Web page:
As of February 2009, large Canadian financial institutions were continuing to pull out of self-storage, leaving little hope for their return. The big banks and lending institutions on which owners and operators relied were no longer lending to this asset class.
Consequently, as mortgages begin reaching their renewal dates, money may not be available. Owners with mortgages coming due in the near term may have to rethink their game plan. Finding financing will become more difficult, and some owners may even need additional capital to replace all or some of their financing. If they cannot find the needed capital, they may be forced to sell.
A few large self-storage institutions and portfolios will still be able to acquire financing; however, it will not come without added cost. An example of the impending pressure of refinancing is Instorage Real Estate Investment Trust's mortgage-renewal deal. The company recently refinanced a $29.2 million loan on which it had previously paid less than 6 percent interest.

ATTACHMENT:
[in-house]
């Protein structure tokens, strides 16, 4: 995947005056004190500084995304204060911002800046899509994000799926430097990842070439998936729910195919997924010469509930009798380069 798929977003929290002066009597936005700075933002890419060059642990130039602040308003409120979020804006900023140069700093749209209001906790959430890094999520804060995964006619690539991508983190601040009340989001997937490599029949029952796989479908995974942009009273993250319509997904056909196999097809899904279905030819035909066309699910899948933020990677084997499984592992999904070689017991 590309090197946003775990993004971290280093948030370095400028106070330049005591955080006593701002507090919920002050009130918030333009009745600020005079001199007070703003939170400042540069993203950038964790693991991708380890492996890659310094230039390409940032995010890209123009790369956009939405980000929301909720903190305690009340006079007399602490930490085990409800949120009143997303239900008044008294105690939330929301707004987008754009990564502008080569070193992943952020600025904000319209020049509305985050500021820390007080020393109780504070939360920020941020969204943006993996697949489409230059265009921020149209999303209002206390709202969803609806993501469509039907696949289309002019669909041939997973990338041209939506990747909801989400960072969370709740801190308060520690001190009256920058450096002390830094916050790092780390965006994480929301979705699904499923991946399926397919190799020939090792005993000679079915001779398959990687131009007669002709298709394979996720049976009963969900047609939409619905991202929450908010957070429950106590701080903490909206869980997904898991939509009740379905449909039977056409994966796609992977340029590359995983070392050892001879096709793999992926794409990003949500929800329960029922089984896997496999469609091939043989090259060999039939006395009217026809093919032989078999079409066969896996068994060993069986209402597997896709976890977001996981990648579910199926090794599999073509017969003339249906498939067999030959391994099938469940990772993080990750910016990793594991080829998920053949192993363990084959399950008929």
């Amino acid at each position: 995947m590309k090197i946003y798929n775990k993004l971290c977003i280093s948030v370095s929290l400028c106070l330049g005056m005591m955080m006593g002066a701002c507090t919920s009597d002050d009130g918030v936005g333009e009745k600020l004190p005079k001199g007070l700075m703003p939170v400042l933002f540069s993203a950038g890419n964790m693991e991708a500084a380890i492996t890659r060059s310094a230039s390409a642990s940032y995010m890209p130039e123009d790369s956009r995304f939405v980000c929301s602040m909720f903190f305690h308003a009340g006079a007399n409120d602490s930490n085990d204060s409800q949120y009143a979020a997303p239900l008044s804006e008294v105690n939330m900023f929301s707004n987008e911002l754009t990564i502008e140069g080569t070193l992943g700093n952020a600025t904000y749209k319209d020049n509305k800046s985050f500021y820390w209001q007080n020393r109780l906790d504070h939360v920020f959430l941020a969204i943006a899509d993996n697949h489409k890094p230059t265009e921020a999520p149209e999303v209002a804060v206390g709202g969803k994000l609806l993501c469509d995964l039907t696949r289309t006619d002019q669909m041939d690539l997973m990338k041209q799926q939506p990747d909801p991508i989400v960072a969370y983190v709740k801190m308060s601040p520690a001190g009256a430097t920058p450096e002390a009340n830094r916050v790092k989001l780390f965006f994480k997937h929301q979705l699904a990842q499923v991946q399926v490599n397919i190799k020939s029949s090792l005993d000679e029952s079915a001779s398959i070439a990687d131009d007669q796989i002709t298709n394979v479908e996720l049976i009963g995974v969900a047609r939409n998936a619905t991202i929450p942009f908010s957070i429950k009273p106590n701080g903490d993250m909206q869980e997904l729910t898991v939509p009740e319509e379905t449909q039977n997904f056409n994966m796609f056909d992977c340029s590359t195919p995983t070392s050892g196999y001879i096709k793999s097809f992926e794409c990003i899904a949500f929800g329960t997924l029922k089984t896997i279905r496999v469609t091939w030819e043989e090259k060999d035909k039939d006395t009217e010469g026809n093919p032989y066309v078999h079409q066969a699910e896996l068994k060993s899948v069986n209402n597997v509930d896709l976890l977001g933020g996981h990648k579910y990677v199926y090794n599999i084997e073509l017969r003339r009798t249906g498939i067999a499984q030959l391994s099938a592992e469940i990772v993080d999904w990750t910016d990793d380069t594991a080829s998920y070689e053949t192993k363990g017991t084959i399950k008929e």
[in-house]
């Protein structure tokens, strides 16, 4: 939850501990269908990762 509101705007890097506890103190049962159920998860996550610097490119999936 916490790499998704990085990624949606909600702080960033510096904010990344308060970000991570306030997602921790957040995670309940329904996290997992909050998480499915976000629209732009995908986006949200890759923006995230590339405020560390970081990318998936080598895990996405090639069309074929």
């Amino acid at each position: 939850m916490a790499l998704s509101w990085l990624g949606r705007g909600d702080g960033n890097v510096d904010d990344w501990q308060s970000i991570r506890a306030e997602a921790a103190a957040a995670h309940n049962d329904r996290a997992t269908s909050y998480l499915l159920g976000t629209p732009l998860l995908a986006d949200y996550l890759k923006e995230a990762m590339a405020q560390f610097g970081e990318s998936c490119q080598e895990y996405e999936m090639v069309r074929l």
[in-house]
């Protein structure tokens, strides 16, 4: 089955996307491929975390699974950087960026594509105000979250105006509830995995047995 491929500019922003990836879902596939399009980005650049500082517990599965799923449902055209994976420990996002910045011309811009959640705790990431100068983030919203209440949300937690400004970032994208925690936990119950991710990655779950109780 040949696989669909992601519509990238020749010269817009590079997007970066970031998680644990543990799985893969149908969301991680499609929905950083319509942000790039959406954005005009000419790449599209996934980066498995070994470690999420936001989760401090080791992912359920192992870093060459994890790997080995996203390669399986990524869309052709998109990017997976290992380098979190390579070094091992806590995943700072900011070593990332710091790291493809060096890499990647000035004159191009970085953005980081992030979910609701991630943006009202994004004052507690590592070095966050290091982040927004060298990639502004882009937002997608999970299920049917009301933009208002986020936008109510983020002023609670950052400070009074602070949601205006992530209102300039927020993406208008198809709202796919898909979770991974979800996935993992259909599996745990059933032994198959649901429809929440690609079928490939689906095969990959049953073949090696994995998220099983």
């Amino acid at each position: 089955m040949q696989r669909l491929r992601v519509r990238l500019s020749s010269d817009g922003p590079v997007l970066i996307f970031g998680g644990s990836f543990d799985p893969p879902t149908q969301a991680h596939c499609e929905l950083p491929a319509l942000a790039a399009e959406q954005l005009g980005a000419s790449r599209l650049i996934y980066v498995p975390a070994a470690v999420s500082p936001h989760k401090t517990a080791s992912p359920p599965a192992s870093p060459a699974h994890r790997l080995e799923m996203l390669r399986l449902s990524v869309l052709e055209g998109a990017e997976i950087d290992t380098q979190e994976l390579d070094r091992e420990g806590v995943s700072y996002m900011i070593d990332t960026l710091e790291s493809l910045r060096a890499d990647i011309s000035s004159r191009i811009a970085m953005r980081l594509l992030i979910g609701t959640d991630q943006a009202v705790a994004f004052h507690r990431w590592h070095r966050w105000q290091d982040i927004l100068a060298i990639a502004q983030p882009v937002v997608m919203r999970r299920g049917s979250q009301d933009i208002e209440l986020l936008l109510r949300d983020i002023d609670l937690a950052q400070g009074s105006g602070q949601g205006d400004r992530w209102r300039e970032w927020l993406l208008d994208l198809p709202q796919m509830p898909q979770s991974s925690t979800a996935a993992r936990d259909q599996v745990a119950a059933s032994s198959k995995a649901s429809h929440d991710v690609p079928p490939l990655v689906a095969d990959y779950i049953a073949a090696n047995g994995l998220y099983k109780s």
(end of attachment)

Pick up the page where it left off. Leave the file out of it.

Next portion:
In the renewal, the company was only able to secure $25 million at a 9.65 percent interest rate for three years. This means that in addition to paying an increase of approximately 4 percent interest, Instorage also had to come up with $4.2 million in equity. The company is now paying approximately 650,000 more interest annually for less money. If these sites were 100 percent occupied, Instorage would have to increase rent $2.65 per square foot to maintain its bottom line.
Instorage’s mortgage refinancing is a good example of what the future may hold for many self-storage owners. Looking at the number of mortgages possibly coming up for renewal, the prospects are astonishing.
For the sake of argument, let’s say the Canadian self-storage market is a $5 billion industry, and 50 percent of that is leveraged with most mortgages on five-year loans. This would mean $500 million will be coming to term in the next year. If we do not have the resources to renew $500 million, the industry will see a portion of that amount hitting the market in one year. The most the Canadian market has seen exchanged in a year is $300 to $350 million, 65 percent of which was likely financed.